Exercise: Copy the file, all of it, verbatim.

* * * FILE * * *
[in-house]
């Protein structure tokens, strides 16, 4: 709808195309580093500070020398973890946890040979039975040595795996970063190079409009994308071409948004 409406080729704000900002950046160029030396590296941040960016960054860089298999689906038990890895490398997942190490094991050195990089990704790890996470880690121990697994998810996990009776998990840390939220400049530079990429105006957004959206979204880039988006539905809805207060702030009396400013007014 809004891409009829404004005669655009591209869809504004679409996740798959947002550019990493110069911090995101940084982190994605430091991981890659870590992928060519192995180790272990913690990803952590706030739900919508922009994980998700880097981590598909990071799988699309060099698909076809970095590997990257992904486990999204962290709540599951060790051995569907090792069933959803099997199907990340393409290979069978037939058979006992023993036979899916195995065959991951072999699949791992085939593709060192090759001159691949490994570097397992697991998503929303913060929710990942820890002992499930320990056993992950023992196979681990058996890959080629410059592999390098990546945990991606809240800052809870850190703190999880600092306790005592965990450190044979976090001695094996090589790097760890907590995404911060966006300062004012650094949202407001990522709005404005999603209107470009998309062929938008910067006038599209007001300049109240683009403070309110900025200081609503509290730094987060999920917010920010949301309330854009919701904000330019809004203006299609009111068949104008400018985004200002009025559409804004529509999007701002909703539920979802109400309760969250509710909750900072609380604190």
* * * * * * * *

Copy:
[in-house]
């Protein structure tokens, strides 16, 4: 709808195309580093500070020398973890946890040979039975040595795996970063190079409009994308071409948004 409406080729704000900002950046160029030396590296941040960016960054860089298999689906038990890895490398997942190490094991050195990089990704790890996470880690121990697994998810996990009776998990840390939220400049530079990429105006957004959206979204880039988006539905809805207060702030009396400013007014 809004891409009829404004005669655009591209869809504004679409996740798959947002550019990493110069911090995101940084982190994605430091991981890659870590992928060519192995180790272990913690990803952590706030739900919508922009994980998700880097981590598909990071799988699309060099698909076809970095590997990257992904486990999204962290709540599951060790051995569907090792069933959803099997199907990340393409290979069978037939058979006992023993036979899916195995065959991951072999699949791992085939593709060192090759001159691949490994570097397992697991998503929303913060929710990942820890002992499930320990056993992950023992196979681990058996890959080629410059592999390098990546945990991606809240800052809870850190703190999880600092306790005592965990450190044979976090001695094996090589790097760890907590995404911060966006300062004012650094949202407001990522709005404005999603209107470009998309062929938008910067006038599209007001300049109240683009403070309110900025200081609503509290730094987060999920917010920010949301309330854009919701904000330019809004203006299609009111068949104008400018985004200002009025559409804004529509999007701002909703539920979802109400309760969250509710909750900072609380604190």